Today the weather finally arrived, off and on rain squalls and lots of wind. We stayed home, warm and dry and caught up on bookwork and webwork! I’ll take you back a few days to our walk along the Kerikeri river and give you some history of the area. Yesterday’s blog about the first mission in New Zealand is joined with today’s about the second mission established in New Zealand, again by Samuel Marsden. This mission was allowed and even requested by Hongi Hika, another Maori chief and uncle of Ruatara. He was the war chief of the Kororipo Pa (fortified hill village) that controlled the Kerikeri inlet nearby the Te Puna inlet controlled by his nephew.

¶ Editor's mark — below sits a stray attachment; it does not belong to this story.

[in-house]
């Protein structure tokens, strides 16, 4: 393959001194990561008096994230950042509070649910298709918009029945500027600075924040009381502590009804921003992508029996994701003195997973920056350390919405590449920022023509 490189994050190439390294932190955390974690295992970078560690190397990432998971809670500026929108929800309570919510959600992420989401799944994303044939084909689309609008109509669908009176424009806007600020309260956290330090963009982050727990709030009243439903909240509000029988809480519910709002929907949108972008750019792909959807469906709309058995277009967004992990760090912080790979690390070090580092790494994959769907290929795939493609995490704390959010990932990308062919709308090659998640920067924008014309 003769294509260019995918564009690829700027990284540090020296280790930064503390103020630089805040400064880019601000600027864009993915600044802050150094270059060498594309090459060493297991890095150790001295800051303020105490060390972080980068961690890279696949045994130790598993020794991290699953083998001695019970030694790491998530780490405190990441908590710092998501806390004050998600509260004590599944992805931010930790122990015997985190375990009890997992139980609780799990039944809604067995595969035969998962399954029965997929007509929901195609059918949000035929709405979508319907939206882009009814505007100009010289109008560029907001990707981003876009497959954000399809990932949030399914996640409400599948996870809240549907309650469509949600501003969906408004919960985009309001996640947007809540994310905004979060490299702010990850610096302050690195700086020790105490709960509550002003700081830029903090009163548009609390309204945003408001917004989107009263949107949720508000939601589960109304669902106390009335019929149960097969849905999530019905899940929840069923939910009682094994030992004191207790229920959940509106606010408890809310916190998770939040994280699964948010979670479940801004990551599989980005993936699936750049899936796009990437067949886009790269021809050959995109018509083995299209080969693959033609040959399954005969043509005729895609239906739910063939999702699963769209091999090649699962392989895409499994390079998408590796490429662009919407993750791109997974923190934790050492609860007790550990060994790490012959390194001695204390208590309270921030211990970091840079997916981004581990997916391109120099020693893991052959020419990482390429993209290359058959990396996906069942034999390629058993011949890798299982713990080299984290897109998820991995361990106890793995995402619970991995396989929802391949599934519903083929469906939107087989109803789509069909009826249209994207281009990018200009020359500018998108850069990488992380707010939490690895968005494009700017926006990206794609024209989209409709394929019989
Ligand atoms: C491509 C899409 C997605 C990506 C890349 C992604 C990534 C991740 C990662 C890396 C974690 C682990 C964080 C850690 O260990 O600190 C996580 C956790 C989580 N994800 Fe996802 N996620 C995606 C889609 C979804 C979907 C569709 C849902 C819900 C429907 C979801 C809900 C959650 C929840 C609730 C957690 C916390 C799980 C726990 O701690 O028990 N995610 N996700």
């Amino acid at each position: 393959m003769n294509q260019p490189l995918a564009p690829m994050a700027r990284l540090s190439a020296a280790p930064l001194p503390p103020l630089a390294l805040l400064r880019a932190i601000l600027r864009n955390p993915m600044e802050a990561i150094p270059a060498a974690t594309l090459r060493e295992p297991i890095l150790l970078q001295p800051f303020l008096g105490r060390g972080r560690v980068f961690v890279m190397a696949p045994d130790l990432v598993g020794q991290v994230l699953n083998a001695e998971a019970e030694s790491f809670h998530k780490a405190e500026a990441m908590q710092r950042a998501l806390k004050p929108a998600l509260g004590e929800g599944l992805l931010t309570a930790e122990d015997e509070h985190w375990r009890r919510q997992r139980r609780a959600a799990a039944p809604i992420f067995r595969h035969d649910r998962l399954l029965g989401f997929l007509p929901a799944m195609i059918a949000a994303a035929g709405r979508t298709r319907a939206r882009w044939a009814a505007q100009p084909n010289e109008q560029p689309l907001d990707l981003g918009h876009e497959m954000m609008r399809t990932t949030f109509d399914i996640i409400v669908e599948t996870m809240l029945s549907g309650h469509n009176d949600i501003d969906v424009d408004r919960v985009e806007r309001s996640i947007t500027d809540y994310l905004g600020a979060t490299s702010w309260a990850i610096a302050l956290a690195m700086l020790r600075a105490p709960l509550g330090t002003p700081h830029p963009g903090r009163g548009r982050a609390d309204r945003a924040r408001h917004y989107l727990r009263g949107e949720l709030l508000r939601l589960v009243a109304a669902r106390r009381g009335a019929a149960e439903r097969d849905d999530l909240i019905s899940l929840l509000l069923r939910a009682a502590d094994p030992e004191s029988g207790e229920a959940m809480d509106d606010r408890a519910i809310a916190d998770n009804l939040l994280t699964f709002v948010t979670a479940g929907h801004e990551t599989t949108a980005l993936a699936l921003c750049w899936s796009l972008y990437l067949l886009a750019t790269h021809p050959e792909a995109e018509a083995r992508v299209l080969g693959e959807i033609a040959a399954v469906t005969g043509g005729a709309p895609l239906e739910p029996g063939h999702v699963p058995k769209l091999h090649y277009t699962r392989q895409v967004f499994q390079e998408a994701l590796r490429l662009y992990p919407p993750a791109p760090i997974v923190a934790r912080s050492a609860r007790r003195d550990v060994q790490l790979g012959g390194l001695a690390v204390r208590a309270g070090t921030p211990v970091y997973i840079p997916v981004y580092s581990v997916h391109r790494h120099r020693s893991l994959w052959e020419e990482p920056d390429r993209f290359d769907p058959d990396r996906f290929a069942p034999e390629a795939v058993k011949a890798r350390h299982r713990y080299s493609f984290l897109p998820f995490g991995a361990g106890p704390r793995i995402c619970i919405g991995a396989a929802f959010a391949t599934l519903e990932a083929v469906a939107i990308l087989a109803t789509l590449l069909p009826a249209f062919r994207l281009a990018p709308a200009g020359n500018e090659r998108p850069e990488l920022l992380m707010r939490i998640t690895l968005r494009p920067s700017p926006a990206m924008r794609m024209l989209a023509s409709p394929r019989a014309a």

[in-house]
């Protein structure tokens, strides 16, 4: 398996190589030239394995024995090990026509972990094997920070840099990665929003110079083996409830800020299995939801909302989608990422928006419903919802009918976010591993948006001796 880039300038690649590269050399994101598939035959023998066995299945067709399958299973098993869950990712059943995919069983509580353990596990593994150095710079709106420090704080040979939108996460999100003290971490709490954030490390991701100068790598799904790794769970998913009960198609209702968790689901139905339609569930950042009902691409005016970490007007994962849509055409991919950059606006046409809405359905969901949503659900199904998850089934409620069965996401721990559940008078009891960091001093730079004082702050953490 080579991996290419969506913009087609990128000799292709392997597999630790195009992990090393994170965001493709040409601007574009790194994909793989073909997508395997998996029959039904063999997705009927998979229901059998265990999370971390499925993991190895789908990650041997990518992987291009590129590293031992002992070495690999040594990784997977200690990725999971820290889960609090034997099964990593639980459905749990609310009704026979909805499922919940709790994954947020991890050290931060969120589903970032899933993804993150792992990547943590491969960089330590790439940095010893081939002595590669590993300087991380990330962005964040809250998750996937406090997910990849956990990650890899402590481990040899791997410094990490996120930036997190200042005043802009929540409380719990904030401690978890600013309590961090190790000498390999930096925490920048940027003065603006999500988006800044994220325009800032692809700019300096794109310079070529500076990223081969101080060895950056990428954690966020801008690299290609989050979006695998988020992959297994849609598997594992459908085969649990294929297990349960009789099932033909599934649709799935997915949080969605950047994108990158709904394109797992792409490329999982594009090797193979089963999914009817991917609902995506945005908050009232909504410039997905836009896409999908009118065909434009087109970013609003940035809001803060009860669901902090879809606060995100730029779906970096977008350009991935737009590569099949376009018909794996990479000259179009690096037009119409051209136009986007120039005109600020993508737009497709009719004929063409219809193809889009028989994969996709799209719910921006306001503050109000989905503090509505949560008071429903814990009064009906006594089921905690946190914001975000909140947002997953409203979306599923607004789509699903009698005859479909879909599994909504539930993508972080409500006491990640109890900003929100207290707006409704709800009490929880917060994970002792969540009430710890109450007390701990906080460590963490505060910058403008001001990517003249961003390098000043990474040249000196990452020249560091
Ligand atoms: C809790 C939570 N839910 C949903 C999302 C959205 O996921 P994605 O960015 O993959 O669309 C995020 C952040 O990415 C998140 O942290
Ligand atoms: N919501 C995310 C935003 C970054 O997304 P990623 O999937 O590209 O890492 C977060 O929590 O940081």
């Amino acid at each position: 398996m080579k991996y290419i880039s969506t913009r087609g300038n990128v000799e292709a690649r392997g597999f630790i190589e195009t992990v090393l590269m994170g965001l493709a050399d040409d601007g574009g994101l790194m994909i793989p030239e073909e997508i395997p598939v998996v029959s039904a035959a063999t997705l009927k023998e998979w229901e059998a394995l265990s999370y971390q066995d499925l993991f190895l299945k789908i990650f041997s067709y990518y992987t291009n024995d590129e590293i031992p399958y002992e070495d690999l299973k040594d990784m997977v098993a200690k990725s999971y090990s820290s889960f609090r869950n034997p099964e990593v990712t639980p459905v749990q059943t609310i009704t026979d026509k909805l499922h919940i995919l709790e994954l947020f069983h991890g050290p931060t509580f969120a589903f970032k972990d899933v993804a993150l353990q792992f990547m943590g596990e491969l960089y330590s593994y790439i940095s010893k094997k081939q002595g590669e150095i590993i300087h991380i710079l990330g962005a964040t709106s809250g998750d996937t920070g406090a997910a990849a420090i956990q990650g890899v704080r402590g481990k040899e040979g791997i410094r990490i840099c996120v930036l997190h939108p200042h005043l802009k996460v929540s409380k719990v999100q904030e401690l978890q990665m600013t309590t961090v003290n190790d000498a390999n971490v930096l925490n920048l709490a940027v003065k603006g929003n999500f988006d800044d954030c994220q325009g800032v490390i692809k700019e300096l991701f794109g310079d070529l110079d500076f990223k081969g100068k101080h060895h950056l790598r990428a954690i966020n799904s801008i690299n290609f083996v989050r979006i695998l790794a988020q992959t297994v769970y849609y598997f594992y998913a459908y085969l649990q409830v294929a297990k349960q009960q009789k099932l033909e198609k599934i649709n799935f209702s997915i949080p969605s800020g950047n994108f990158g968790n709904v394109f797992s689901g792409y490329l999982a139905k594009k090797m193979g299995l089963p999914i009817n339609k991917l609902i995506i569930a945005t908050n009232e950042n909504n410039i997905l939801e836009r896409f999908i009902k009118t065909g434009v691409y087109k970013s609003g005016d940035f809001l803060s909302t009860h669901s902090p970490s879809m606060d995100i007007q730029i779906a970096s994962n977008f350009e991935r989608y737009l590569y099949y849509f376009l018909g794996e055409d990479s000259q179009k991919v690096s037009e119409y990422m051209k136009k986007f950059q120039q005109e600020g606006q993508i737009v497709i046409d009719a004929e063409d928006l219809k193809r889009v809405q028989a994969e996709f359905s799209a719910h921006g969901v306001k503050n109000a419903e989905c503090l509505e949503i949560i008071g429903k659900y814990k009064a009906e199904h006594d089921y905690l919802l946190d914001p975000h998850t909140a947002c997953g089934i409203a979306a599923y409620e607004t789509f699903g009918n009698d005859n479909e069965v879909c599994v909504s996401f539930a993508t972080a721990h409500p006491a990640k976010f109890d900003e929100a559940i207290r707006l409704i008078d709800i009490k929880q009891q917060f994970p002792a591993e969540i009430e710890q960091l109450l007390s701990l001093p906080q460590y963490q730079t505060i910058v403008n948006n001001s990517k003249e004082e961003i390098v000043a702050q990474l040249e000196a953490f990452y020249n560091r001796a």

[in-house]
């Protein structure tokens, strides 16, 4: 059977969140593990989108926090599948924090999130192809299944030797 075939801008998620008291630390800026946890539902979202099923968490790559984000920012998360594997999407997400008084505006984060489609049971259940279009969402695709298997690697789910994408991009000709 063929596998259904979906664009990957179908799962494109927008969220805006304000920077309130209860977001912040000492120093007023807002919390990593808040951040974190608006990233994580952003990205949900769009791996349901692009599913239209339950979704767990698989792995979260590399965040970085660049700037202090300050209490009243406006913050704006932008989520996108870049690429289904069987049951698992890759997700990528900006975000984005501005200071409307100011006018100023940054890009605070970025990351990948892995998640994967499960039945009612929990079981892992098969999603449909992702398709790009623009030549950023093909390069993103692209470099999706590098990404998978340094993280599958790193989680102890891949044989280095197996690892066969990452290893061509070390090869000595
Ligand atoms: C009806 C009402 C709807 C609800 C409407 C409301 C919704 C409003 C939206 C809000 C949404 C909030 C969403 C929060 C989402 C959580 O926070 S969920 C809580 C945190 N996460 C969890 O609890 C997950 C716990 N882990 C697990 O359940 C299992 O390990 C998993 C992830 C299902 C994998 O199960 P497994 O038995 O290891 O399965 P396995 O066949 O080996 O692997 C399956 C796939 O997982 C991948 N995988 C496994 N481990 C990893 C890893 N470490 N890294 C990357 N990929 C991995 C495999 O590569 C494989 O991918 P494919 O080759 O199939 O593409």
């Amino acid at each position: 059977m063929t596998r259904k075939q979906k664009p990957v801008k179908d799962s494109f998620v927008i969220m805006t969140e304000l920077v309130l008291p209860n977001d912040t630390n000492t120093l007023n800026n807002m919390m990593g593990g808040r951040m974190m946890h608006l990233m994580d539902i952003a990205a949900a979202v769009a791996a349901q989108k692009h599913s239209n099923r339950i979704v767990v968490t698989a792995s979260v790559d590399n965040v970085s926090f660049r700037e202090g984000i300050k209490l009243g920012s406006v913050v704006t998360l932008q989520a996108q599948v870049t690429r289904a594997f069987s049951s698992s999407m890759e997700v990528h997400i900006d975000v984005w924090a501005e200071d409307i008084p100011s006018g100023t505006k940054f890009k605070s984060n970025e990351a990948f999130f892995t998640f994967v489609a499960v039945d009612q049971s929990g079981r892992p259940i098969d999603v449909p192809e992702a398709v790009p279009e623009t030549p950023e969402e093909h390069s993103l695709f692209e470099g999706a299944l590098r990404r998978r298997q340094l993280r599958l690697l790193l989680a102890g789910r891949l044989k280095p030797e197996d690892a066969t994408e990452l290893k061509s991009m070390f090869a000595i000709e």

A recreation symbolizing the wooden post fortifications that protected the pa, The terraced hilltop is seen in the background.
The inlet overlooked and was protected by Kororipo pa. Hongi Hika extended that protection to the mission established in 1822. The Stone Store was built between 1832 to 1836 and has been in continuous use since.
An impressive building!
The Kemp House was built to house the missionary John Butler and family. They arrived in 1822, but left the next year after a falling out with Samuel Marsden. Later, missionary James Kemp and his wife & family moved in, eventually buying the property which stayed in the family until 1974 when it was gifted by the family to the NZ Historic Places Trust along with the gardens, orchards and the Stone Store. The house is the oldest surviving building in New Zealand!
We concluded that these benches between the Stone Store and the Kemp House are the oldest surviving benches in New Zealand!
Leave a Reply